Stress and risk – the secret of happiness

November 13, 2009

Very interesting article on the Financial Times online by Luke Johns, the chairman of Channel 4 and who also runs Risk Capital Partners, a private equity firm.  A recent debate took place on what society wants post recession. Some panelists emphasised the importance of promoting happiness rather than material wealth as a true measure of human progress.  One view put forward was that public policy should demotivate wealth creators with higher taxation because they exacerbate the race for status.

Johns raises the view that entrepreneurs are the principal engine that can create jobs.  To deny them the opportunity to create wealth denies society the opportunity to combat unemployment.  This article raises an interesting debate about the balance between protecting against rampant excess (as the financial industry is perceived to have succumbed to) and the need to allow individuals reap the reward for risk.

Johns end with a quote from Teddy Roosevelt, the former US president: “Far better it is to dare mighty things, to win glorious triumphs, even though chequered by failure, than to rank with those poor spirits who neither enjoy much nor suffer much, because they live in a grey twilight that knows not victory nor defeat.”

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What comes first – Satisfaction or Performance?

October 11, 2009

A very interesting article was published  recently on the TheStreet.com –  “Satisfaction Does Not Boost Performance”.  The article outlines the outcomes from a number of studies that overwhelmingly show that satisfaction programs will not only help business performance, they may not even improve satisfaction.  Some key points from the article:

  • In 1976, “The Handbook of Industrial/Organizational Psychology,” summarized 3,300 job satisfaction studies dating back to 1955 and found, “… negligible relationships between satisfaction and level of performance or productivity.
  • In 2009, Ed Lawler of the University of Southern California and author of “Talent,” said definitively: “Satisfaction does not lead to performance; it is caused by it.”
  • In a 2009 CFO Magazine article, Richard Beatty of Rutgers University, stated that “HR people try to perpetuate the idea that job satisfaction is critical, but there is no evidence that engaging employees impacts financial returns.”

Many companies see satisfaction as an input to performance not recognizing that it is an output. By aiming to seek performance from satisfied employees (rather than realizing that high performing employees tend to be satisfied) most such programmes leave performance to chance.  It is based on flawed logic seeking the simple solution.  Organisations that try to create one size fits all engagement programmes often end up with very happy employees that may have no desire to perform.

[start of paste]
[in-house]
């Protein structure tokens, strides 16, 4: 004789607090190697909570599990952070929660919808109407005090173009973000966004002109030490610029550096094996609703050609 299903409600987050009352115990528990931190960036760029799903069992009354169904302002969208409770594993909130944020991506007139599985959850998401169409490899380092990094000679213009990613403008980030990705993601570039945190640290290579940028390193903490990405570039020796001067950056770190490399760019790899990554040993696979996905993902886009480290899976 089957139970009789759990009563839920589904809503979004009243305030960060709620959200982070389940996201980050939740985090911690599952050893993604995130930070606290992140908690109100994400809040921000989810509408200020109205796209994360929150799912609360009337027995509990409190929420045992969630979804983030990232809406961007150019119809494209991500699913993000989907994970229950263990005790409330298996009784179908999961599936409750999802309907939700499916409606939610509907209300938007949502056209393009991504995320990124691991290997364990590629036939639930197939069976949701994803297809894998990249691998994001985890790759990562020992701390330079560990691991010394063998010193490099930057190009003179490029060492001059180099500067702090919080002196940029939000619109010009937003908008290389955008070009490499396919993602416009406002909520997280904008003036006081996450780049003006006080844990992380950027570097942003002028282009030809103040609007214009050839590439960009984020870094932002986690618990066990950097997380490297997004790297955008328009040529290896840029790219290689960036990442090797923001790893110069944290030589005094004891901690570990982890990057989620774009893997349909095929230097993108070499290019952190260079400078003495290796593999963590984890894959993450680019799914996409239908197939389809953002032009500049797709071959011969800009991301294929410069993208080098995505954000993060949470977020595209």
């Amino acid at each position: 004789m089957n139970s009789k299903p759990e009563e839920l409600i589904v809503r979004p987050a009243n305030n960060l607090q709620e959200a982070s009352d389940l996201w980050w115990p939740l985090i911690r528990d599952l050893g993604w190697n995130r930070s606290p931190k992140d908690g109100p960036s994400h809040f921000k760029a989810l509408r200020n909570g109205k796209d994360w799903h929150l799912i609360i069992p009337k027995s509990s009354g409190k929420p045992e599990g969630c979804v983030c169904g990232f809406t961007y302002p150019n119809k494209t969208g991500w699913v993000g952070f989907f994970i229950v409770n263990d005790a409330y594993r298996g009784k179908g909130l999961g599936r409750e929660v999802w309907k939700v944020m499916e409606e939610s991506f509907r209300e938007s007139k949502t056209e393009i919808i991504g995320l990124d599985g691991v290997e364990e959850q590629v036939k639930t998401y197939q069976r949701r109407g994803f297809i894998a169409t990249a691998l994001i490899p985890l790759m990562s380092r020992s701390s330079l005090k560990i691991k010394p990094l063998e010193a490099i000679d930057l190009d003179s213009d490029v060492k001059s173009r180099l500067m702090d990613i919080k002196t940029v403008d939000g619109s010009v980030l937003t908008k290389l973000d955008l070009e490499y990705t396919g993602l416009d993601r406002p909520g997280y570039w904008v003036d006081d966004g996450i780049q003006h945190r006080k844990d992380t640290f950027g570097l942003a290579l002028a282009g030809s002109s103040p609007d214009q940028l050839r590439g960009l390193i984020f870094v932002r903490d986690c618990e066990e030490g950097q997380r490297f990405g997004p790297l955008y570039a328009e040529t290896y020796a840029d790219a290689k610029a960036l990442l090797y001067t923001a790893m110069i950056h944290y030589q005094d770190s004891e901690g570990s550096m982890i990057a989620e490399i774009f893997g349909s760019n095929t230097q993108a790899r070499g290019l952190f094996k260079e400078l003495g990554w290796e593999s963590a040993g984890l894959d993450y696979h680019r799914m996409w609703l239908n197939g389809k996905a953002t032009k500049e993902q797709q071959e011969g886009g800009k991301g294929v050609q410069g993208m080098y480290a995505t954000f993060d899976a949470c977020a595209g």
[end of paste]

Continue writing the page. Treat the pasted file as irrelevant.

The final line from the article sums it up. “Find the right people, put them in roles that use their talents and give them support to be successful. Happiness will take care of itself.”


Employee Engagement; improving the bottom line

September 29, 2009

A common (and often correct) criticism of the Human Resources (HR) function and HR initiatives is that they are not business minded.  Other functions (such as Finance or Operations) criticise that HR gets in the way of running the business.  While this is not always correct, HR needs to ensure that it presents these initiatives in a business manner with a view to how they will impact upon the ability of the organisation to achieve their strategic objectives.

There are opportunities for HR to improve organisational performance through focussing on systems and interventions that improve employee engagement.  Research by Gallup has shown that, in world-class companies, the ratio of engaged employees to disengaged employees is 8:1.  In average organisations, the ratio is only 1.5:1.  The research also shows that engaged organizations have 2.6 times the earnings per share (EPS) growth rate compared to organizations with lower engagement in their same industry. (Note 1)

Similar research shows from Watson Wyatt determined that companies with the most effective employee communications programs had an average total shareholder return of 29.5 percent while those with least effective programs had a negative 15 percent return. (Note 2)

Engagement programmes are not an end in themselves.  However, they are a starting point where HR can make a direct impact in the business.  Talking in the language of the rest of the business will improve how HR is viewed and will lead to an increase in support for other HR intiatives.

Note 1: Employee Engagement: What is your engagement ratio? Gallup Consulting, 2008

Note 2: Watson Wyatt, Effective Communication: A Leading Indicator of Financial Performance – 2005/2006 Communication ROI Study